My dad suffered stroke, can physiotherapy help?

My dad suffered stroke, can physiotherapy help?

Dear reader,

Welcome to my world

As we begin to age and become relatively less active, we experience different ailments that require different physiotherapy interventions. The joints of our knees, hips, back and necks begin to ache, with occasional stiffness, tingling sensation and numbness. We are easily fatigued following minor tasks. There are several other conditions too, not restricted to the elderly which require management with physiotherapy.  Unfortunately, most of us simply resort to self help when such ailments occur and will not think of seeking necessary professional intervention until the situation seems to be getting out of hand. The goal of this column is therefore to enlighten readers on the numerous ways physiotherapy will provide necessary remedy to such conditions. This is in view of the fact that access to quality and evidence based physiotherapy is a challenge in this country, like elsewhere in the world, with our poor ratio of one physiotherapist to about 170,000 persons. No doubt, people requiring physiotherapy are increasing. So feel free to contact me here if you or your loved ones need help on any of these conditions.

Efe Useh

Now to your questions.

Can Physiotherapy help my dad? He suffered a stroke

My 76-year-old dad had a stroke three weeks ago and was discharged after two weeks. He is still struggling to make clear sentences and can still not walkHis left arm and leg are badly affected. We were told his condition will improve if he was taken for physiotherapyWe are all so traumatized in the family and really don’t know how to go about this.

Just how can we assist him? How can physiotherapy help? Is this not going to be another expensive venture?

Jude, Lagos

Dear Jude,

Let me start by indicating that every patient should be managed as a unique individual based on a comprehensive (medical, subjective, social history) examination. So many factors would be considered in managing your 76-year-old father who had a stroke three  weeks ago. These factors, amongst others, include his past medical history and the fact that he is 76 years old and quite vulnerable to so many possible medical conditions such as diabetes mellitus and hypertension  –  which are common risk factors for stroke. We might also want to know if he is on any chronic medication.  Has he defaulted? If yes? Why? These are questions that would determine if your family will benefit from some form of social support.

Stroke is a disease that affects the blood vessels leading to and within the brain. It is known to commonly cause death in some persons and it’s a leading cause of disability that requires physiotherapy and rehabilitation. Members of the rehabilitation team usually include the physiotherapist, Occupational therapist, Speech Therapist, Biomedical Engineers, Prosthetists, and Orthotists.  Your father will require the services of a speech Therapist for his speech since he is not able to make clear sentences. There are however very few Speech Therapists in Nigeria but we will gladly link you with a few that are registered with the Medical Rehabilitation Therapists Board of Nigeria. You may contact the Editor for further details.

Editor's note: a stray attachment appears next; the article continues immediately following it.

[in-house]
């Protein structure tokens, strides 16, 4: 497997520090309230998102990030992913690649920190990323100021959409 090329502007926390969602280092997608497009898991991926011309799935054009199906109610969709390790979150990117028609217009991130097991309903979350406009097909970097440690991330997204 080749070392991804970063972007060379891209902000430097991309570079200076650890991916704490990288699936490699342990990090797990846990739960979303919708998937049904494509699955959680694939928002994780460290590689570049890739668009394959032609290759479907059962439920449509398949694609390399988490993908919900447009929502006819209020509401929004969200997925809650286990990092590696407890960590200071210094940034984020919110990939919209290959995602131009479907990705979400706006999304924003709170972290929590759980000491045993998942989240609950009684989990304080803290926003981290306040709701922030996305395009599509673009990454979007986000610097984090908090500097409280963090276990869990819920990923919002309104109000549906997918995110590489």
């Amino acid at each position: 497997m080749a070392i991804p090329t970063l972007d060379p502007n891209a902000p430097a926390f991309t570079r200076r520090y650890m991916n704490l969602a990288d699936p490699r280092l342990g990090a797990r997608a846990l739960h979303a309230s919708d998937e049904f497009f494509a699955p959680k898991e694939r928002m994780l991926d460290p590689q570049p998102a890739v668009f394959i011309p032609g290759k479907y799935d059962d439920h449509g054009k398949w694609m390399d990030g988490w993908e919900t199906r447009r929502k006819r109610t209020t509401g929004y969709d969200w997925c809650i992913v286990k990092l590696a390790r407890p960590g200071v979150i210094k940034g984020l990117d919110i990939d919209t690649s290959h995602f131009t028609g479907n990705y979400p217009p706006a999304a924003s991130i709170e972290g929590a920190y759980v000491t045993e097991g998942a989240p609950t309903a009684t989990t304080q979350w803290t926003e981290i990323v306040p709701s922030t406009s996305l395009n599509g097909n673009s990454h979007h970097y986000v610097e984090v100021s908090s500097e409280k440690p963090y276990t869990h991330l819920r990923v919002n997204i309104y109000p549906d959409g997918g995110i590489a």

Your father will no doubt benefit from physiotherapy not only for his left arm and leg but for the whole body. The prognosis of recovery following stroke is dependent on early rehabilitation and the amount of damage that is done to the brain during stroke.  Physiotherapy and Occupational Therapy would assist with the holistic functioning of your father in his return to his normal activities of daily living (such as sitting independently, having his bath, etc). The return of the function to the arms and leg following the initial period of flaccid (soft) paralysis might be followed by spasticity (hard) with minimal coordination. I will strongly recommend that your father starts physiotherapy immediately to assist with quick recovery. You can get these services from most government hospitals in Lagos State.

The physiotherapist will assist with appropriate positioning and functioning programme.

Let me give some details here. A stroke occurs when a blood vessel that carries oxygen and nutrients to the brain is either blocked by a clot or bursts (or ruptures).The paralysis of the left side of the body results from a right brain stroke which happens when the blood supply to the right side of the brain is stopped. The right side of the brain oversees the left side of the body. It also does some thought processing, helps us know body position, and judge space and distance. There are two main types of strokes: ischemic and hemorrhagic.

The effects of a right hemisphere stroke may include left-sided weakness or paralysis and sensory impairment. This might result in the denial of paralysis or impairment and reduced insight into the problems created by the stroke (this is called “left neglect”), visual problems – including an inability to see the left visual field of each eye –  sudden dizziness, loss of balance, or coordination, loss of vision or changes to your vision in one or both eyes (usually happens suddenly), feeling confused or having trouble understanding things that are usually easy for you, numbness or weakness on one side of the body (or in one arm or leg). 

The main cause of hemorrhagic stroke is high blood pressure, which can weaken the arteries in the brain and make them more likely to split or rupture. When an individual suffers from a stroke or any illness, it affects the entire family.  There is usually a disruption of usual family interaction and an intense need for psycho-social support and interventions, because it is usually traumatic. The family will thus benefit from the services of a social worker and a clinical psychologist. The editor will assist with these contacts.

Best Wishes

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